Alas, the Greek Treuhand remains an abomination, and it should be a stigma on Europe’s conscience. Worse, it is a wasted opportunity.

via Europe’s Vindictive Privatization Plan for Greece by Yanis Varoufakis – Project Syndicate.

Ageing and Employment Policies – Statistics on average effective age of retirement – OECD

One indicator of retirement behaviour that abstracts from more general factors

affecting the level of participation rates is the average effective age at which older workers withdraw from the labour force – for the sake of brevity, this will be referred to as the effective age of retirement. In most countries, the effective age of retirement is well below the official age for receiving a full old-age pension. Japan and Korea are notable exceptions where the effective age of retirement is close to 70 for men despite an official retirement age of 60. In other countries, men on average are still in the workforce at age 65 in Denmark, Iceland, Ireland, Portugal and Switzerland, but have left work by their 60th birthday in Austria, Belgium, France, Hungary, Luxembourg and the Slovak Republic. Women, in general, retire around one to two years earlier than men.

via Ageing and Employment Policies – Statistics on average effective age of retirement – OECD.

File:Total pension expenditure per beneficiary for old-age pensions, EU-28, 2012 (in Euro and PPS).png – Statistics Explained

File:Total pension expenditure per beneficiary for old-age pensions, EU-28, 2012 (in Euro and PPS).png – Statistics Explained.

File:Expenditure on social protection in PPS per inhabitant, 2012 (PPS) YB15.png – Statistics Explained

File:Expenditure on social protection in PPS per inhabitant, 2012 (PPS) YB15.png – Statistics Explained.

ΔΗΜΗΤΡΗΣ ΚΑΖΑΚΗΣ: Γιατί ο λαός ψήφισε ΟΧΙ, όταν ο Τσίπρας και Πολιτικοί Αρχηγοί ομονοούν στο ΝΑΙ;

ΔΗΜΗΤΡΗΣ ΚΑΖΑΚΗΣ: Γιατί ο λαός ψήφισε ΟΧΙ, όταν ο Τσίπρας και Πολιτικοί Αρχηγοί ομονοούν στο ΝΑΙ;.

▶ Ευρωπαϊκός Μηχανισμός Σταθερότητας ( ESM ) – YouTube

▶ Ευρωπαϊκός Μηχανισμός Σταθερότητας ( ESM ) – YouTube.

«Ρεαλιστικός ο στόχος των 50 δις από ιδιωτικοποιήσεις» λέει ο Ντάισελμπλουμ | TVXS – TV Χωρίς Σύνορα

ευρεία συναίνεση

via «Ρεαλιστικός ο στόχος των 50 δις από ιδιωτικοποιήσεις» λέει ο Ντάισελμπλουμ | TVXS – TV Χωρίς Σύνορα.

BBC World Service – World Business Report, EU Leaders Try to Thrash Out Greece Deal

BBC World Service – World Business Report, EU Leaders Try to Thrash Out Greece Deal.

Hey, Germany: You Got a Bailout, Too

Hey, Germany: You Got a Bailout, Too

BLOOMBERG DELETED THIS

MAY 23, 2012 7:00 PM EDT

By The Editors

In the millions of words written about Europe’s debt crisis, Germany is typically cast as the responsible adult and Greece as the profligate child. Prudent Germany, the narrative goes, is loath to bail out freeloading Greece, which borrowed more than it could afford and now must suffer the consequences.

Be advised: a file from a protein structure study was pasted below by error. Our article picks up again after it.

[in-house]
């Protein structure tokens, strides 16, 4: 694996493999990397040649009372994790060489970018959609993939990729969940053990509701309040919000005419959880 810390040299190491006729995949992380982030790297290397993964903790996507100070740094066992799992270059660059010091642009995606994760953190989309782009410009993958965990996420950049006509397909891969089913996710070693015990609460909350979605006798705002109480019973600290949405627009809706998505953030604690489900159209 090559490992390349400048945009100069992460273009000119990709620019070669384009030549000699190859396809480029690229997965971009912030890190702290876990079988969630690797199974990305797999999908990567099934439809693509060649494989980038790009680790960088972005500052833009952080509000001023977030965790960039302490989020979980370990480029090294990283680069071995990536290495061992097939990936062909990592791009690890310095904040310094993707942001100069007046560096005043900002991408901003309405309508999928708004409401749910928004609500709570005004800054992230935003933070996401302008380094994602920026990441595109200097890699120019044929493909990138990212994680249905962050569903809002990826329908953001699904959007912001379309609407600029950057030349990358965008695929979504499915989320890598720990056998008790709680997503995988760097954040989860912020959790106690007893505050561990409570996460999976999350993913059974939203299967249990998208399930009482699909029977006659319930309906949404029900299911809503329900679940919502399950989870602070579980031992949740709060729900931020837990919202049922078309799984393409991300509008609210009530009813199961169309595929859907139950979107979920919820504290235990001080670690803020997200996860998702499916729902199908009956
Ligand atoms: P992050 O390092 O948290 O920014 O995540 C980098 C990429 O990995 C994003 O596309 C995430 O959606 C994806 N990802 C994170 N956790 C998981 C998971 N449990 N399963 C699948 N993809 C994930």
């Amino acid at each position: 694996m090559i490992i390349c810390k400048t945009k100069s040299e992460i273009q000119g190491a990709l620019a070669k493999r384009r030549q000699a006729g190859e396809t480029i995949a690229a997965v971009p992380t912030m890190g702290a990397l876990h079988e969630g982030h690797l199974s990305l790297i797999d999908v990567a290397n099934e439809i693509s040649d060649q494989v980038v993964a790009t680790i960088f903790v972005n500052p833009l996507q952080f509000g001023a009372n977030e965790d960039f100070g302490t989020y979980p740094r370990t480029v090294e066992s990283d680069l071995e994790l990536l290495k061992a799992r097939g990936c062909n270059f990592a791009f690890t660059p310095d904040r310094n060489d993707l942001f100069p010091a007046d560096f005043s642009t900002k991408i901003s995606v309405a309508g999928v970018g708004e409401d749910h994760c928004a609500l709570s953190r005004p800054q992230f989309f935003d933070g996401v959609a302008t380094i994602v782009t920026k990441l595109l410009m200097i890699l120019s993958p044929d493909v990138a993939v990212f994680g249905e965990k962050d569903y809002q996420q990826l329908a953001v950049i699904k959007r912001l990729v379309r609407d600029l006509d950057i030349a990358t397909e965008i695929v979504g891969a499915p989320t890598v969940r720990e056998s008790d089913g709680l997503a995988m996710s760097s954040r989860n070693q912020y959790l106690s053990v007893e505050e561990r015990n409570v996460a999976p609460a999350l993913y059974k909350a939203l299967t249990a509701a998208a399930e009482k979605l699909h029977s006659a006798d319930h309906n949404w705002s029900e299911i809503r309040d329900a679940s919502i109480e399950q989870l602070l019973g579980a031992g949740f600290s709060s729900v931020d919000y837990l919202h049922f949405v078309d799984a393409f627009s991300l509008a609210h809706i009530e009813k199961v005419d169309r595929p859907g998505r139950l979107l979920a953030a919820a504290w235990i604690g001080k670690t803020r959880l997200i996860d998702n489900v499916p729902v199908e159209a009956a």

Would it surprise you to know that Europe’s taxpayers have provided as much financial support to Germany as they have to Greece? An examination of European money flows and central-bank balance sheets suggests this is so.

Let’s begin with the observation that irresponsible borrowers can’t exist without irresponsible lenders. Germany’s banks were Greece’s enablers. Thanks partly to lax regulation, German banks built up precarious exposures to Europe’s peripheral countries in the years before the crisis. By December 2009, according to the Bank for International Settlements, German banks had amassed claims of $704 billion on Greece, Ireland, Italy, Portugal and Spain, much more than the German banks’ aggregate capital. In other words, they lent more than they could afford.

When the European Union and the European Central Bank stepped in to bail out the struggling countries, they made it possible for German banks to bring their money home. As a result, they bailed out Germany’s banks as well as the taxpayers who might otherwise have had to support those banks if the loans weren’t repaid. Unlike much of the aid provided to Greece, the support to Germany’s banks happened automatically, as a function of the currency union’s structure.

HOW IT WORKED

Here’s how it worked. When German banks pulled money out of Greece, the other national central banks of the euro area collectively offset the outflow with loans to the Greek central bank. These loans appeared on the balance sheet of the Bundesbank, Germany’s central bank, as claims on the rest of the euro area. This mechanism, designed to keep the currency area’s accounts in balance, made it easier for the German banks to exit their positions.

Now for the tricky part: As opposed to the claims of the private banks, the Bundesbank’s claims were only partly the responsibility of Germany. If Greece reneged on its debt, the losses would be shared among all euro-area countries, according to their shareholding in the ECB. Germany’s stake would be about 28 percent. In short, over the last couple of years, much of the risk sitting on German banks’ balance sheets shifted to the taxpayers of the entire currency union.